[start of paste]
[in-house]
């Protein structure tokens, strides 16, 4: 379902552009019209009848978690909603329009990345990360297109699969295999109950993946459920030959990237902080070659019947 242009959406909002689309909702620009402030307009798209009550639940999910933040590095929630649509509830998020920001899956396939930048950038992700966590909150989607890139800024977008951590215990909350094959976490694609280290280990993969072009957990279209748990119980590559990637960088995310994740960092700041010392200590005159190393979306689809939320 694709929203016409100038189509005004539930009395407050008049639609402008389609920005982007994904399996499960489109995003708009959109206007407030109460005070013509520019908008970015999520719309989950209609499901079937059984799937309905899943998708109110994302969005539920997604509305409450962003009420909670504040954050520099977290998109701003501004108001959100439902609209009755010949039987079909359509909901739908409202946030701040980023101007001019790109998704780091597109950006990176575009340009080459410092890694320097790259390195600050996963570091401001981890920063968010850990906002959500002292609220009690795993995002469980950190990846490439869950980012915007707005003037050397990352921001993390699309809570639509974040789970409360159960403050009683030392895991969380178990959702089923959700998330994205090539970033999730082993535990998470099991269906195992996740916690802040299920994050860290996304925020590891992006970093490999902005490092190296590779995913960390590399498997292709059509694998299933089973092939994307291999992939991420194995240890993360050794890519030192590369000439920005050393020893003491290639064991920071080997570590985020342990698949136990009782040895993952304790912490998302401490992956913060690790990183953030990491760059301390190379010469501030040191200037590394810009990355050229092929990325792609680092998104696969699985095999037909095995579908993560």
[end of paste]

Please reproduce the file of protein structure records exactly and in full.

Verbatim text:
[in-house]
């Protein structure tokens, strides 16, 4: 379902552009019209009848978690909603329009990345990360297109699969295999109950993946459920030959990237902080070659019947 242009959406909002689309909702620009402030307009798209009550639940999910933040590095929630649509509830998020920001899956396939930048950038992700966590909150989607890139800024977008951590215990909350094959976490694609280290280990993969072009957990279209748990119980590559990637960088995310994740960092700041010392200590005159190393979306689809939320 694709929203016409100038189509005004539930009395407050008049639609402008389609920005982007994904399996499960489109995003708009959109206007407030109460005070013509520019908008970015999520719309989950209609499901079937059984799937309905899943998708109110994302969005539920997604509305409450962003009420909670504040954050520099977290998109701003501004108001959100439902609209009755010949039987079909359509909901739908409202946030701040980023101007001019790109998704780091597109950006990176575009340009080459410092890694320097790259390195600050996963570091401001981890920063968010850990906002959500002292609220009690795993995002469980950190990846490439869950980012915007707005003037050397990352921001993390699309809570639509974040789970409360159960403050009683030392895991969380178990959702089923959700998330994205090539970033999730082993535990998470099991269906195992996740916690802040299920994050860290996304925020590891992006970093490999902005490092190296590779995913960390590399498997292709059509694998299933089973092939994307291999992939991420194995240890993360050794890519030192590369000439920005050393020893003491290639064991920071080997570590985020342990698949136990009782040895993952304790912490998302401490992956913060690790990183953030990491760059301390190379010469501030040191200037590394810009990355050229092929990325792609680092998104696969699985095999037909095995579908993560």